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I tried to contact my mom, but her phone was unreachable. So what sounds more natural in "informal settings"? I mean what's more likely to be used in informal settings?

I couldn't get ahold of Mom. (Or "get hold of)

I couldn't get in touch with Mom.

What sounds better in informal contexts? Is the second one more likely to be used in formal contexts as in Office?

Thank you:)

  • "get ahold of" is US regional dialect; hayseed talk. Did you mean 'get hold of'? – Michael Harvey Sep 21 at 23:51
  • Yes @MichealHarvey. Is "get hold of" used in informal contexts? – It's about English Sep 22 at 8:44
  • "Get hold of" can be used in informal contexts. – Michael Harvey Sep 22 at 9:03
  • And @MichealHarvey is it always used to mean "I tried to call her, but the call didn't connect" or "I tried to call her, but she did not answer even though the call connected"? (I mean if the call connects, there is that ringing sound and if doesn't connect then the line is bank with no sound at all.) – It's about English Sep 22 at 15:51
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I couldn't get ahold of X.

This construction is commonly used in informal speech in the US. I have heard it used by well-educated people (native speakers) of both rural and urban background, in both the Mid-west (Michigan and Ohio) and the Northeast, contrary to the comment by Michael Harvey.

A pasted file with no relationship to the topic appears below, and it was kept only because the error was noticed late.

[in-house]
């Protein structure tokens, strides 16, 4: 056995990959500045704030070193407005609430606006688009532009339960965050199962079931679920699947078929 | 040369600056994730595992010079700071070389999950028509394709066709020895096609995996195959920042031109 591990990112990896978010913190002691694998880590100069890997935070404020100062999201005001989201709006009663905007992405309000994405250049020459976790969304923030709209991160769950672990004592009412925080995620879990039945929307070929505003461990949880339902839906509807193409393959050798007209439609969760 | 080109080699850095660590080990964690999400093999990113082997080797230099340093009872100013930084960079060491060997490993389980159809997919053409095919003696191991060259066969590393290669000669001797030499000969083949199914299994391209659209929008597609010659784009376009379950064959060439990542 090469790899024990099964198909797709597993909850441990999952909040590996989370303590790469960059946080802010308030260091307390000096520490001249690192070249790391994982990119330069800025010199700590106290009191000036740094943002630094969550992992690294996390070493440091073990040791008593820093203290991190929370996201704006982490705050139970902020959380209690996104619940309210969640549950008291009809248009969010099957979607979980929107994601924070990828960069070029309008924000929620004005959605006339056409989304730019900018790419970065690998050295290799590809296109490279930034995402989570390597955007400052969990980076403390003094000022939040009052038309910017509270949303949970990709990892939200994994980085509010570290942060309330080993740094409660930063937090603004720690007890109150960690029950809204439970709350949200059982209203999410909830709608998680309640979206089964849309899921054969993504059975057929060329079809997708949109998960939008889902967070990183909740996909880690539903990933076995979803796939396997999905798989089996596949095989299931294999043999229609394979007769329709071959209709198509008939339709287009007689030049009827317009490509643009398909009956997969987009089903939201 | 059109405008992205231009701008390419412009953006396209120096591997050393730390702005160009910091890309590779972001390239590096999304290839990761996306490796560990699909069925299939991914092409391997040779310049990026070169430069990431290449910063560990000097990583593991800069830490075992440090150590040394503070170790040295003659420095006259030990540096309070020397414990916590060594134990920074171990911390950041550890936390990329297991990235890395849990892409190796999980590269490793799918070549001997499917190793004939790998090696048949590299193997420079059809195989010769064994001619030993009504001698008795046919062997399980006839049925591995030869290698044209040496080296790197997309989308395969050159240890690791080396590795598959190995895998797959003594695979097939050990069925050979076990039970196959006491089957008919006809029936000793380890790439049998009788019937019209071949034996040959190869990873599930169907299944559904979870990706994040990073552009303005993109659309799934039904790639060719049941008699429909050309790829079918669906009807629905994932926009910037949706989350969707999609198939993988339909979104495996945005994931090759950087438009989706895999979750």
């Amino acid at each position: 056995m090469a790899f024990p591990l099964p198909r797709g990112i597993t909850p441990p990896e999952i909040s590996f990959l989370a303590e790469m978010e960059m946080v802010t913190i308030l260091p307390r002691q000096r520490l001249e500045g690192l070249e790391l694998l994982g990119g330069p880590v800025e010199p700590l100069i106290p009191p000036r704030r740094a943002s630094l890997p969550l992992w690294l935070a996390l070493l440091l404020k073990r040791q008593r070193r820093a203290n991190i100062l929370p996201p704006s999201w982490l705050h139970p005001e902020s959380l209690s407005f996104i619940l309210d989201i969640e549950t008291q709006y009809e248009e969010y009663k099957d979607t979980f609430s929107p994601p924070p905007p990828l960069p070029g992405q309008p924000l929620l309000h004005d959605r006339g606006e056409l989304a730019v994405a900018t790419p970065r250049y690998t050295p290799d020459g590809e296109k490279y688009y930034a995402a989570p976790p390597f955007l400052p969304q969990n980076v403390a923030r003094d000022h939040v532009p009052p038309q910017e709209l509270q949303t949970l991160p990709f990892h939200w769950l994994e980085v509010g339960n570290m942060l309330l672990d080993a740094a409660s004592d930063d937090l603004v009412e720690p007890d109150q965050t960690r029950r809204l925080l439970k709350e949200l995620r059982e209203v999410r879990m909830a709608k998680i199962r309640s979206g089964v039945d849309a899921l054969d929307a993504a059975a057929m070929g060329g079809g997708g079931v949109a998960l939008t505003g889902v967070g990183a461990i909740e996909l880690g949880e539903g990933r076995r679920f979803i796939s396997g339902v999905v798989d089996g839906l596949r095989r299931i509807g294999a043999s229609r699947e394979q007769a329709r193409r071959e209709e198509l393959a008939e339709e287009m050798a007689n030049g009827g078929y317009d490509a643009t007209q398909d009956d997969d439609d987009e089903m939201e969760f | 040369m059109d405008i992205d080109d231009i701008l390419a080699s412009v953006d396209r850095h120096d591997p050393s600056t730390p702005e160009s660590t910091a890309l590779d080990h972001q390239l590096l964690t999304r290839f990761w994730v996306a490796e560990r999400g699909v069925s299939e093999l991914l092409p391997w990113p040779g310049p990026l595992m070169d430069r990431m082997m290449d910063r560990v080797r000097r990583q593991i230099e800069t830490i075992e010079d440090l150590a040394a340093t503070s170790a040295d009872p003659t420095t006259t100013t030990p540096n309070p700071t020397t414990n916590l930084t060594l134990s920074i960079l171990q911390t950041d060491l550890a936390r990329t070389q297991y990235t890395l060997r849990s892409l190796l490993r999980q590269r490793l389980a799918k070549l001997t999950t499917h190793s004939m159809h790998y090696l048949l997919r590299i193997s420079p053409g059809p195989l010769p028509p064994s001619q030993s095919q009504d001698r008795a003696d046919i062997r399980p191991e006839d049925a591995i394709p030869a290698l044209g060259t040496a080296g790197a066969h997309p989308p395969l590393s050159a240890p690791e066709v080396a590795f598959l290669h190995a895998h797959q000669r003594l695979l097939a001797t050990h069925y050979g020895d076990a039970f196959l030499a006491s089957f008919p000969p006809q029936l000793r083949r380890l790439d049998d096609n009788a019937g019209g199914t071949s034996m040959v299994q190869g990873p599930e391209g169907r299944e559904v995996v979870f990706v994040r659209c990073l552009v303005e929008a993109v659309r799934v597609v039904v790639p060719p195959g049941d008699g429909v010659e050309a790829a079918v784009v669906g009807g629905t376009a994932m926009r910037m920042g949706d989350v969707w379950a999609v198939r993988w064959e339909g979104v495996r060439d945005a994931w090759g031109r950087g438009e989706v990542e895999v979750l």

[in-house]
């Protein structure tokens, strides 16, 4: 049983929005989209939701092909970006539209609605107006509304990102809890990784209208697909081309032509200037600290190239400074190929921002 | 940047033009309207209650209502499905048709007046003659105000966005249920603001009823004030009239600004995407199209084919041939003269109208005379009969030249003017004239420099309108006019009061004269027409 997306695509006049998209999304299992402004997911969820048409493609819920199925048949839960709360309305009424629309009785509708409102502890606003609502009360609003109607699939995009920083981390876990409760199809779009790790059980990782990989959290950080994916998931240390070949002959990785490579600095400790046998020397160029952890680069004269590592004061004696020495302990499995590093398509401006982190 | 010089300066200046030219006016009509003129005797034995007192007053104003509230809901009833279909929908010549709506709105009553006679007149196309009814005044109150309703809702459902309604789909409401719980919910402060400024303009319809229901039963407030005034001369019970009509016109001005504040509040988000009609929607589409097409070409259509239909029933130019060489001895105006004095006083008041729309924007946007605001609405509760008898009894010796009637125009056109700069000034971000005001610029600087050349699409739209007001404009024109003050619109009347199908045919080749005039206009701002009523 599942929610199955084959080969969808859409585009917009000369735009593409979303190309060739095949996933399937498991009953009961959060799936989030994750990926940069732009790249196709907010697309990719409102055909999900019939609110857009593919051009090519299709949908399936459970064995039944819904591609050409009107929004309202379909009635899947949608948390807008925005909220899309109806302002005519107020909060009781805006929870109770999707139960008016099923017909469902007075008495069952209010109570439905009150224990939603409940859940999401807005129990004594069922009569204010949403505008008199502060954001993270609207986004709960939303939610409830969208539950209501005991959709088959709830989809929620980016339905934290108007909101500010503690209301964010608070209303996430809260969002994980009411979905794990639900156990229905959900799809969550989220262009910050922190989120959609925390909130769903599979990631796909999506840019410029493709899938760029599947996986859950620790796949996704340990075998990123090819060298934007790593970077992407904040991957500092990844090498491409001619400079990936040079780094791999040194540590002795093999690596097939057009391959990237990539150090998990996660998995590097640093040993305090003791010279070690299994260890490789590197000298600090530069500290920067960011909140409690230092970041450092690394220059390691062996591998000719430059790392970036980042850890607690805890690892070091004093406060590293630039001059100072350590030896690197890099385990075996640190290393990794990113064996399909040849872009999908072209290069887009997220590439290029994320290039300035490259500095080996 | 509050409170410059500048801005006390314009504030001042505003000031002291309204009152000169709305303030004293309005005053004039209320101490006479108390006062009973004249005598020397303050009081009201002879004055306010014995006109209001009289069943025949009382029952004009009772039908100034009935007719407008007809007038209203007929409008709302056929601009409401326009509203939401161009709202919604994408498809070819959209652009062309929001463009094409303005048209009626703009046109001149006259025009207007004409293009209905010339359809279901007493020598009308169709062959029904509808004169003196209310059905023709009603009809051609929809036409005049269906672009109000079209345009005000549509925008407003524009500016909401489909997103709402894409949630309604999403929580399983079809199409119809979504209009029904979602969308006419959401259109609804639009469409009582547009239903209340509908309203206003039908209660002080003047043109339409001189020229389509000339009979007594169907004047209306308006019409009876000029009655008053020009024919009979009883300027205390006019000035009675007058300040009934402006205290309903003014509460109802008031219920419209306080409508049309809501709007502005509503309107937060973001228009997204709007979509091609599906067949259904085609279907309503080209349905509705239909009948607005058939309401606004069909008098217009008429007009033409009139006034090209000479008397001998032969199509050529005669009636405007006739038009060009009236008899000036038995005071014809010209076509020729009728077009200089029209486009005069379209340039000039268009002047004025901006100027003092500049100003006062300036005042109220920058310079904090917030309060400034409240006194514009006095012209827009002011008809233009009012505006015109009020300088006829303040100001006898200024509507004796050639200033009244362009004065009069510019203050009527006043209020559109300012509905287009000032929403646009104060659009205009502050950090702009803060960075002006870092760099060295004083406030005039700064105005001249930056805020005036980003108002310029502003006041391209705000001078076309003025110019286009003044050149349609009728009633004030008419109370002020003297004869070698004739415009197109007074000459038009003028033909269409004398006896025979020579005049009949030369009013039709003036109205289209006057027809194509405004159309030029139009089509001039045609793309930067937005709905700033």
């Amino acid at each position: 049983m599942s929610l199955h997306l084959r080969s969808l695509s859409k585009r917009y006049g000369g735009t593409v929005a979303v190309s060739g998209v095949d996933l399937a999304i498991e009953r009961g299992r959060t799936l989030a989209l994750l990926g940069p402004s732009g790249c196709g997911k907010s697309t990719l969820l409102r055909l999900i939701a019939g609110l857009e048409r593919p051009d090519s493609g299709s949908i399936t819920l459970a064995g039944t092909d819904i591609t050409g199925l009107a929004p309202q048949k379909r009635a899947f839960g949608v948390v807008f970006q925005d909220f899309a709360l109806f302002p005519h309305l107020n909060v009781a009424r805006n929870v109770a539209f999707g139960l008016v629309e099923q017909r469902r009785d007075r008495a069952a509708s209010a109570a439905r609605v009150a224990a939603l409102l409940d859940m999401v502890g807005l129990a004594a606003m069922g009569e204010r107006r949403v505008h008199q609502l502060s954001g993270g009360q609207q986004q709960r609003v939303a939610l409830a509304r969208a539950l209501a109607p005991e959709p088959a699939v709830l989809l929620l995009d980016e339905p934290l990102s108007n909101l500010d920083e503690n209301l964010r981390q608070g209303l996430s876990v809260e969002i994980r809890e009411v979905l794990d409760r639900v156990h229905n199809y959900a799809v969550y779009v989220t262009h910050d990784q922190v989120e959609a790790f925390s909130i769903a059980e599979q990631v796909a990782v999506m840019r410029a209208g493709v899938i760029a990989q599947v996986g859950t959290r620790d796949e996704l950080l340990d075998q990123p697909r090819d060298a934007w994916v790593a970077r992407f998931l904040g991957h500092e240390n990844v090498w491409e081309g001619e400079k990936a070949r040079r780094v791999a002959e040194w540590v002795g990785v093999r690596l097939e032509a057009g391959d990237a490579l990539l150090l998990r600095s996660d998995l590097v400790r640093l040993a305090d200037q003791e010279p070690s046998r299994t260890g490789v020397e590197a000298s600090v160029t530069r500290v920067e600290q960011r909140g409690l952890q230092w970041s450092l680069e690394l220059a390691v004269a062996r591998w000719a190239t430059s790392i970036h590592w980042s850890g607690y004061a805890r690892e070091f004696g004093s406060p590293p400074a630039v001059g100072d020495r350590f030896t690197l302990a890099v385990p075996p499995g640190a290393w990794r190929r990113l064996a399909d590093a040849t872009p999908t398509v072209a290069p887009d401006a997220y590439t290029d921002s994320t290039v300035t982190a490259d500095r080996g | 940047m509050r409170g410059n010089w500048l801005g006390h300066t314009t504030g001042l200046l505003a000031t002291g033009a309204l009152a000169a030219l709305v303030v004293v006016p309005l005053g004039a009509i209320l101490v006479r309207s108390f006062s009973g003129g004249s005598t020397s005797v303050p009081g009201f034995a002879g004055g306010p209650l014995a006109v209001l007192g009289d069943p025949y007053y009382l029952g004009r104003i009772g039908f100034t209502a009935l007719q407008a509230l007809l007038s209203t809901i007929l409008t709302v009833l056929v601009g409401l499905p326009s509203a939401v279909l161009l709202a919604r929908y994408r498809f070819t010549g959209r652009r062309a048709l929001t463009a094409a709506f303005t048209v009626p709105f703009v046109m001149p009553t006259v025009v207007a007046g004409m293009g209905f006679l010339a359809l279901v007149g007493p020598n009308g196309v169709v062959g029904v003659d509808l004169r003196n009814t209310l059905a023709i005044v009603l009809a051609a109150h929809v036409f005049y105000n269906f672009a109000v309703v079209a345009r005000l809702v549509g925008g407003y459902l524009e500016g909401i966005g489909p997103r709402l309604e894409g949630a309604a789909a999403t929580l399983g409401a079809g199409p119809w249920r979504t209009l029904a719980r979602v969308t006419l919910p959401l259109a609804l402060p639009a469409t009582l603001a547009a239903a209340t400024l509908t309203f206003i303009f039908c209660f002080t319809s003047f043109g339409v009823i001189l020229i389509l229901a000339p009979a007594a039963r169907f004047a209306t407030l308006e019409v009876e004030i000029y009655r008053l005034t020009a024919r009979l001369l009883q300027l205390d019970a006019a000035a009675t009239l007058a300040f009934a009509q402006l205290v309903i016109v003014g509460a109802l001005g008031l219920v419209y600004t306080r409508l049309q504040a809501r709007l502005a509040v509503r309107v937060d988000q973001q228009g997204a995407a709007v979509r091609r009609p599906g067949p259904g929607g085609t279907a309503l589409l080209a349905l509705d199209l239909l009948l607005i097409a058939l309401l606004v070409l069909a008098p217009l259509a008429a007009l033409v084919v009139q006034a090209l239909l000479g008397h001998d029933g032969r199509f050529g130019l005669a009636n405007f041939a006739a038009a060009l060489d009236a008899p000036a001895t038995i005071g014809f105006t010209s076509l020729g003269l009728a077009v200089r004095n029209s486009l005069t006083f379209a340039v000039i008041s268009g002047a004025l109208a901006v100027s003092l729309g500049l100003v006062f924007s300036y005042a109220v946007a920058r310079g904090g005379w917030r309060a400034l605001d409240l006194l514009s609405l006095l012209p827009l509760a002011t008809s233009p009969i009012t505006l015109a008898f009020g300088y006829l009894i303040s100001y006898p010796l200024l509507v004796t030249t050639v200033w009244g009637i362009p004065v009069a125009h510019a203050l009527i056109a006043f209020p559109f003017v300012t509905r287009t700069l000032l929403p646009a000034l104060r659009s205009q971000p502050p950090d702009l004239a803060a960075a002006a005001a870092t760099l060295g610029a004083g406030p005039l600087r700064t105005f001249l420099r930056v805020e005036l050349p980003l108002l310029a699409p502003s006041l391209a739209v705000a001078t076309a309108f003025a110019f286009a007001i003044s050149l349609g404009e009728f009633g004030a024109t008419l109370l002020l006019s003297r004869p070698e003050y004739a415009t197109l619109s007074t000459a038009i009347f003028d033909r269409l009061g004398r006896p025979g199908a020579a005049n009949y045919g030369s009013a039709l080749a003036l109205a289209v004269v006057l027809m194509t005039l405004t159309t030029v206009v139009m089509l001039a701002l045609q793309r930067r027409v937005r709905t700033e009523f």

This phrase means "I tried to make contact with X, but was unable to do so. It does not specify whether the method was telephone, text, email, postal mail, or personal visit, nor in what way the attempt failed. It merely says that the attempt was made did not succeed. Often additional statements will clarify how and when the attempt was made and how it failed.

I have also heard "get hold of" with exactly the same meaning. "Get in touch with" also carries exactly the same meaning, and I don't think either one is particularly preferred to the other -- both are informal. The choice is a matter of personal style. Any native speak will understand any of these choices and attach the same meaning to them.

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